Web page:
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Applying the Evidence We Have: Support for Having Race Conversations in White U.S. Families

Sylvia P. Perry, Allison L. Skinner-Dorkenoo, Jamie L. Abaied, and Sara F. Waters

Perspectives on Psychological Science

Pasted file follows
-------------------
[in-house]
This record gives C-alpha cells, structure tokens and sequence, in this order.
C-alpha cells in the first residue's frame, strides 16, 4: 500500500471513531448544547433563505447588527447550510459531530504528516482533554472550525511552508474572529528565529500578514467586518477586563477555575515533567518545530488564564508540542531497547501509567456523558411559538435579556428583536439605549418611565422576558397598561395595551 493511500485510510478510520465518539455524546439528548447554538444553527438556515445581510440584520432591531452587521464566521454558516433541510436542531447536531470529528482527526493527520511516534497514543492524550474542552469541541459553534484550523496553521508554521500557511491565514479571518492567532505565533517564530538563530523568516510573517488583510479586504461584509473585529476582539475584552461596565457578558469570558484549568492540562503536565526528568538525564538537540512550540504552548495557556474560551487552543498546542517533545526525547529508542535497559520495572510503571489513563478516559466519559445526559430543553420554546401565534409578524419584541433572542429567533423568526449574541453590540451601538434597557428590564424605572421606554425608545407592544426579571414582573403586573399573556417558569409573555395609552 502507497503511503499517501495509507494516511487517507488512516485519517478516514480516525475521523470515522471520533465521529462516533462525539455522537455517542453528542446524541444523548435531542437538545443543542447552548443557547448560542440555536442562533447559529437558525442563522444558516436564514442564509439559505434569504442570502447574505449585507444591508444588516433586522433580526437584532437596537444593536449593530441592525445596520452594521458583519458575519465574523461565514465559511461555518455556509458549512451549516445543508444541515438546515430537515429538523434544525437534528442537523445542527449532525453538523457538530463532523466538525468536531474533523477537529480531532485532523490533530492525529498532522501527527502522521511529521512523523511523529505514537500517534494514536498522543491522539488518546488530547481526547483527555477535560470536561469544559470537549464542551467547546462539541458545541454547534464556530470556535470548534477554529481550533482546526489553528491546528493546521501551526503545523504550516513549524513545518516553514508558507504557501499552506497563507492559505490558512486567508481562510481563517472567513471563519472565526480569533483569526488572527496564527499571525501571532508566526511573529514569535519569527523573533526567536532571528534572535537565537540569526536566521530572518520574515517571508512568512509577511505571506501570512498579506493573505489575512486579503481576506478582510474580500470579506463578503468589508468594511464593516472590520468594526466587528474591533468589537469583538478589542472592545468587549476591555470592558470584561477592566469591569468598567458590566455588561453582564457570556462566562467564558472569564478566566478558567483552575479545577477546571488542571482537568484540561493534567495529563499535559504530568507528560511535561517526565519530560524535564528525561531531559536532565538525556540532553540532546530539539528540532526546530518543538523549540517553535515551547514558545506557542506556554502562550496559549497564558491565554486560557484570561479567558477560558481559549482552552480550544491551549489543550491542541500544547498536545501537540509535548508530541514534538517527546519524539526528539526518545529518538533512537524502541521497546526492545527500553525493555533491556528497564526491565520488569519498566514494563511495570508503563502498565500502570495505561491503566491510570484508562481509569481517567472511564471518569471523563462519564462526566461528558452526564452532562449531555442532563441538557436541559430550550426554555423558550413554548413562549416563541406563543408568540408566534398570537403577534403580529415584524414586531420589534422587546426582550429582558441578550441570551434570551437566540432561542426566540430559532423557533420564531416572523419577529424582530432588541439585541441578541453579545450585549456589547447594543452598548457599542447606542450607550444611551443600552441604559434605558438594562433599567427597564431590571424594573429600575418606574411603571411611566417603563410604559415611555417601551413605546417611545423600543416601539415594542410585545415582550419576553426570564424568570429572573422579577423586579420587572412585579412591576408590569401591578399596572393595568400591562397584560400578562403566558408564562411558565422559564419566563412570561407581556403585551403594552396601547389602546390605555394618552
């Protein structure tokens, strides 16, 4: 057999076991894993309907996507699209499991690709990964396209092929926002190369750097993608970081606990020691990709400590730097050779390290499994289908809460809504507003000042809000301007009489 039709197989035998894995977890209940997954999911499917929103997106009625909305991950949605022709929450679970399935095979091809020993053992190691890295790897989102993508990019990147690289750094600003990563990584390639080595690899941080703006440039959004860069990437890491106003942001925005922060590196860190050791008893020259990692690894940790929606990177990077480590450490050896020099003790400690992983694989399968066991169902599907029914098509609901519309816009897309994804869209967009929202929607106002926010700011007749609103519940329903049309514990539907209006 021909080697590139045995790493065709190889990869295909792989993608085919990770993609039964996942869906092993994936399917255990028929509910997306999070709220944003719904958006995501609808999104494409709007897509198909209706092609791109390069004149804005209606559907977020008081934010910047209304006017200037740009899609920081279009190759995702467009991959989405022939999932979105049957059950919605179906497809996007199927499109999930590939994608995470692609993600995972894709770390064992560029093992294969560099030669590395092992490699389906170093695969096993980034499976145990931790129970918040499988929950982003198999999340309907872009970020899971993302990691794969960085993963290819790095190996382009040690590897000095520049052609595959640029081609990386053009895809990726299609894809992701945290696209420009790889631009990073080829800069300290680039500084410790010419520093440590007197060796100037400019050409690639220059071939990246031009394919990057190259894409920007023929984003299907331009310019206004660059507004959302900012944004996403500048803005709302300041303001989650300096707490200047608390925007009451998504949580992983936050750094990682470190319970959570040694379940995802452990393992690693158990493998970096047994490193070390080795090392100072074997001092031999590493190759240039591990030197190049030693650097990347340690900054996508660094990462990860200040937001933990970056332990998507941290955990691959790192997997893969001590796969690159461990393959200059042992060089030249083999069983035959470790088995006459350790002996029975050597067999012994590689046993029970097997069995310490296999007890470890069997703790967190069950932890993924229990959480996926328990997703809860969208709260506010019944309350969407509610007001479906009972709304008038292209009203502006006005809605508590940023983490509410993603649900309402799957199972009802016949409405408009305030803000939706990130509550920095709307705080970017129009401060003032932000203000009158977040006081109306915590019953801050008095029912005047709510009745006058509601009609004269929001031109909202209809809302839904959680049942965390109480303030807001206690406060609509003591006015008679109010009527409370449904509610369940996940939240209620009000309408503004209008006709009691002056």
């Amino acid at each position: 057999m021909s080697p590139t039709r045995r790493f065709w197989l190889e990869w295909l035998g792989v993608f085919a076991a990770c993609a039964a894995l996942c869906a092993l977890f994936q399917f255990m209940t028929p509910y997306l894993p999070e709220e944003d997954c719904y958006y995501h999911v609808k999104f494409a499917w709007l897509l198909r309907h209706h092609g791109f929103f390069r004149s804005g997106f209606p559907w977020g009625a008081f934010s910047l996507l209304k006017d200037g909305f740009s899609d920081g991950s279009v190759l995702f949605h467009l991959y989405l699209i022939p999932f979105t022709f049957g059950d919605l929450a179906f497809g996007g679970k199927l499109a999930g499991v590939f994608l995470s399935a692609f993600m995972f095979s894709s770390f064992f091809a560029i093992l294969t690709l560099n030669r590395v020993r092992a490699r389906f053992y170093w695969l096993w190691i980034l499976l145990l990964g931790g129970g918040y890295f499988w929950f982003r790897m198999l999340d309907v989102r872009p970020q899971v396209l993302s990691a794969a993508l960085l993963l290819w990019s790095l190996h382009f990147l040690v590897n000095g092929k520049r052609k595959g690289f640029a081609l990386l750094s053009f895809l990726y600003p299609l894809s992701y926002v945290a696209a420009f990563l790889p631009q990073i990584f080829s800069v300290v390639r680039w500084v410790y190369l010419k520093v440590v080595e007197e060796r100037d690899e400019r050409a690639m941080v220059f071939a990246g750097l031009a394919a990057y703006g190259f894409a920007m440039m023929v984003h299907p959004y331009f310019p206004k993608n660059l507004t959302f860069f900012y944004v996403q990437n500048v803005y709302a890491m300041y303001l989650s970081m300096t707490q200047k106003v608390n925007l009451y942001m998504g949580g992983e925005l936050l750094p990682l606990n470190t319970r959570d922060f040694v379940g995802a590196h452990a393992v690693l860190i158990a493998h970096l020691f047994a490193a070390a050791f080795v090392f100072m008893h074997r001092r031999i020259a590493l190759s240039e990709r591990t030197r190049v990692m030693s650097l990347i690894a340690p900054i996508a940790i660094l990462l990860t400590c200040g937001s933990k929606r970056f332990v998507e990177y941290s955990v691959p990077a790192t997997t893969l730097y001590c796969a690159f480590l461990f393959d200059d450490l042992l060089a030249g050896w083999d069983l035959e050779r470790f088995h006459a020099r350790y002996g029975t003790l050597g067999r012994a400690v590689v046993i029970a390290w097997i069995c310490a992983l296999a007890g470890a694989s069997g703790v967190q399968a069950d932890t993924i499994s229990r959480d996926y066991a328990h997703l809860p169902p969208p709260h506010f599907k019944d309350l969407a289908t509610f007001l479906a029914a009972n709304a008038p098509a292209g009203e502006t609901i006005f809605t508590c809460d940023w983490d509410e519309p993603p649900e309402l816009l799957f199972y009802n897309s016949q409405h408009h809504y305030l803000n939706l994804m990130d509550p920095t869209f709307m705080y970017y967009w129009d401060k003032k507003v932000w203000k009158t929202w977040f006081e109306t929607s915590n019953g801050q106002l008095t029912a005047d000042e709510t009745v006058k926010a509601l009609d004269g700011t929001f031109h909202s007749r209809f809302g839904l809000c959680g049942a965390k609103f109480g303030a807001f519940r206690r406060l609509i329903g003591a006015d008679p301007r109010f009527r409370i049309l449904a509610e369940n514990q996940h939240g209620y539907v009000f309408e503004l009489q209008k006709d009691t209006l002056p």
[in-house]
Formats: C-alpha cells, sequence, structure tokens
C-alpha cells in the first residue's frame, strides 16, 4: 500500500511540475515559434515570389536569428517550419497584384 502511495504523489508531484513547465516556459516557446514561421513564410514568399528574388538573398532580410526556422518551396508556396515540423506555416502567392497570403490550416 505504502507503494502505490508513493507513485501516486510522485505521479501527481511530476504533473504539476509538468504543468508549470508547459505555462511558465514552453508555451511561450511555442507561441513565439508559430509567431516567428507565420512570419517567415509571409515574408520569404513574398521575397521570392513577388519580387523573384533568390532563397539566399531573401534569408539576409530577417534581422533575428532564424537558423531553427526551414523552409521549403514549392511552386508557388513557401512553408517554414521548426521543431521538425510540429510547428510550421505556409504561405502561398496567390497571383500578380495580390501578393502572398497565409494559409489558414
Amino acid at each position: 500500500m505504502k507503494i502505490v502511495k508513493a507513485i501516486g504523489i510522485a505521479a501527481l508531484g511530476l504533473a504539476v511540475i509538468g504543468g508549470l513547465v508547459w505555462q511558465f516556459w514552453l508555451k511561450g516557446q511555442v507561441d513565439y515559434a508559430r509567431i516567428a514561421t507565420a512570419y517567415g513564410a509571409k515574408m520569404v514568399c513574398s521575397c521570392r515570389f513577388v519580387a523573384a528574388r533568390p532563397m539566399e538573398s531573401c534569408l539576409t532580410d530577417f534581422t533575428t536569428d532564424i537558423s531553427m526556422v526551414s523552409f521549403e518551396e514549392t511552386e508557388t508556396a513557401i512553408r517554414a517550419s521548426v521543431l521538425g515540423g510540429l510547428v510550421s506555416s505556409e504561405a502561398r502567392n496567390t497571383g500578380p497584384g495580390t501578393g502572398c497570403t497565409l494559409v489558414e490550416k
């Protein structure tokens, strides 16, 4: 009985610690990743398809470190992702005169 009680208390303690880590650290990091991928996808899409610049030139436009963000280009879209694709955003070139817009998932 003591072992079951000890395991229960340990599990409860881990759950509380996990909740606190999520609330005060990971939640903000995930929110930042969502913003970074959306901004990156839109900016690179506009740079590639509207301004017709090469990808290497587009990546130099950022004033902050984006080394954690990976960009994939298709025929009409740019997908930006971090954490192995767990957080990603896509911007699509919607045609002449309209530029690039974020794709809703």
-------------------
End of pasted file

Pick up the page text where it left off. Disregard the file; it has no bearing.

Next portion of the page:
Popular press articles have advocated for parent–child conversations about race and racism to prevent children from developing racial biases, yet empirical investigations of the impact of racial socialization in White U.S. families are scarce. In an article published in Perspectives on Psychological Science in 2020, Scott et al. warned that, given the lack of empirical evidence, parents might actually do more harm than good by talking to their children about race. In this comment, we draw upon the literature on (a) racial socialization, (b) parenting and parent–child discourse, and (c) the role of nonverbal communication in parental socialization to inform our understanding of parents’ ability to engage in race-related conversations in the absence of empirical guidance. We also highlight emerging evidence of the potential benefits of these conversations (even if parents are uncomfortable). In sum, the wealth of existing literature suggests that parents can successfully navigate challenging conversations with their children—which tends to result in better outcomes for children than avoiding those conversations. Thus, although we support Scott et al.’s call for researchers to develop more empirical research, we part with the authors’ assertion that researchers need to wait for more sufficient evidence before providing recommendations to White parents—we believe that the time for White families to begin talking about race and racism is now.


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